Is it time to consider a containment seat? (Do you know what FHR stands for?)
The conversation of containment seats comes up quite often and for a good reason. A quality containment seat is a critical tool in your safety tool kit. Many drivers grab a HANS or similar head and neck restraint, thinking they are covered. Although just like the seat, your head and neck restraint is a tool in your overall kit.
One of the main functions of a containment seat is limiting the side movement of the driver's head. A lot of head and neck restraints on the market today are fantastic at restricting a driver's head movements in a frontal impact; however, they do nothing for a side impact. That is where your seat comes in. The two of them together create a complete system to keep your head right where it belongs.
"When should you consider a containment seat" is my number one question during these conversations. My answer is simple, if you're considering a head and neck restraint, then it's time to consider a containment seat as well. Going with a full containment seat in many cases is overkill, but a head and neck restraint would also be excess in those same instances.
"Which seat should I get" is the next most asked question I get. Well, this choice is all yours. However, there are a lot of determining factors that will significantly narrow your selection. Sit in as many seats as possible, bonus points if the seat is installed in a car similar to yours. You will quickly find that you only fit well in some seats and that only some seats will fit well in your vehicle. Being a Miata guy, I feel for you. I really do. But even in the smallest chassis' there are options, though you might need a hammer. Keep reading, and I will share some of my favorite seats!
OMP HTE-R and HTE-R 400 (The 400 has a narrow upper for small cockpits) - I have installed several of these seats and have always been impressed by the overall build quality. Like the rest of the OMP offerings, it's hard to beat. The HTE-R 400 became a favorite of mine for installing into Spec Miata's. The narrow halo design aids in mounting the seat low and further back due to the additional roll cage clearance. The OMP HTE-R line is excellent for drivers with a roughly 35" waist, this isn't a rule, but it will give you an idea of the ideal driver size for them.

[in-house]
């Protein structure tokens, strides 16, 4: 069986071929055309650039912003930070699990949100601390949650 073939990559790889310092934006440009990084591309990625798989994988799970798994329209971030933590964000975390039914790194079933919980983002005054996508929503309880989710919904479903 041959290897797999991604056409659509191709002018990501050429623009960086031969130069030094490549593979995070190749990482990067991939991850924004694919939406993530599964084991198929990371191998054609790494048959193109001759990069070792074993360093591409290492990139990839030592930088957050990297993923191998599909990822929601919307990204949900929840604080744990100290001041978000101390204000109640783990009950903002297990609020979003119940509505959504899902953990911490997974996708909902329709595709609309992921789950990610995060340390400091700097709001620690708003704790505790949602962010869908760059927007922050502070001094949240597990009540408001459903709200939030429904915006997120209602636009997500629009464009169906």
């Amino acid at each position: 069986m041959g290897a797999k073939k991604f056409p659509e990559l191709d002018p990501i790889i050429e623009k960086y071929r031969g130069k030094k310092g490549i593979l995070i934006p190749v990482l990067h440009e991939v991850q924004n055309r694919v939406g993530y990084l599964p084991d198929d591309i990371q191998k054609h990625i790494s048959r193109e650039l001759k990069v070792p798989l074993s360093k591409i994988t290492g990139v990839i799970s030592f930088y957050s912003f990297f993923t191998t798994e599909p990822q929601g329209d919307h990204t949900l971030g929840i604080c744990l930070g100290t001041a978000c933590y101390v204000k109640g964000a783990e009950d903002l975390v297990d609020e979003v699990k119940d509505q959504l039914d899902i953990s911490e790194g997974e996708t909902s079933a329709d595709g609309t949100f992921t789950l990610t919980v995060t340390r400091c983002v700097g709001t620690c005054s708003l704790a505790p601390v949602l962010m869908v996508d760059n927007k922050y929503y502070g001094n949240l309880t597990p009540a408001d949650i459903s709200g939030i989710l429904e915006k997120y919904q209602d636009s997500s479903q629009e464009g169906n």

Sparco Circuit (Circuit 2 is just a wider version) - The Sparco Circuit is likely my favorite containment seat, and it will most certainly be what I install into my car to replace the current Sparco Pro ADV. The Circuit is extremely deep, and the halo gives you the warm and fuzzies because it's just in the perfect spot. The Circuit is not the smallest seat; if you have a tight cockpit, consider how much effort you're willing to go to for the perfect seat. For you Miata lovers, this usually means dropping the floor and cutting the tunnel. As for sizing between the Circuit and Circuit 2, the two is 30mm wider at the hips and 50mm wider around the rib area. That means I, with a size 30 waist, fit almost perfectly. The image below will give you an idea of the other size differences.
Sabelt X-Pad - The Sabelt X-Pad is a crazy compact package that is relatively new to the market compared to the other two. I have only installed a few of these, but the small size makes it so simple to fit. I am talking about a no-cutting containment option that will bolt into a Miata. Also, just because it's the most compact containment seat doesn't mean it's too small for a driver. I would say the seat best fits drivers with a waist between 31" and 35". The X-Pad also incorporates a unique modular pad design. You endurance teams looking to cater to multiple drivers, make sure you check this out; it could be the perfect option you've been looking for.
If you thought I forgot, FHR stands for frontal head restraint, meaning something needs to keep you safe from all angles. Make sure to include your seat into your planning.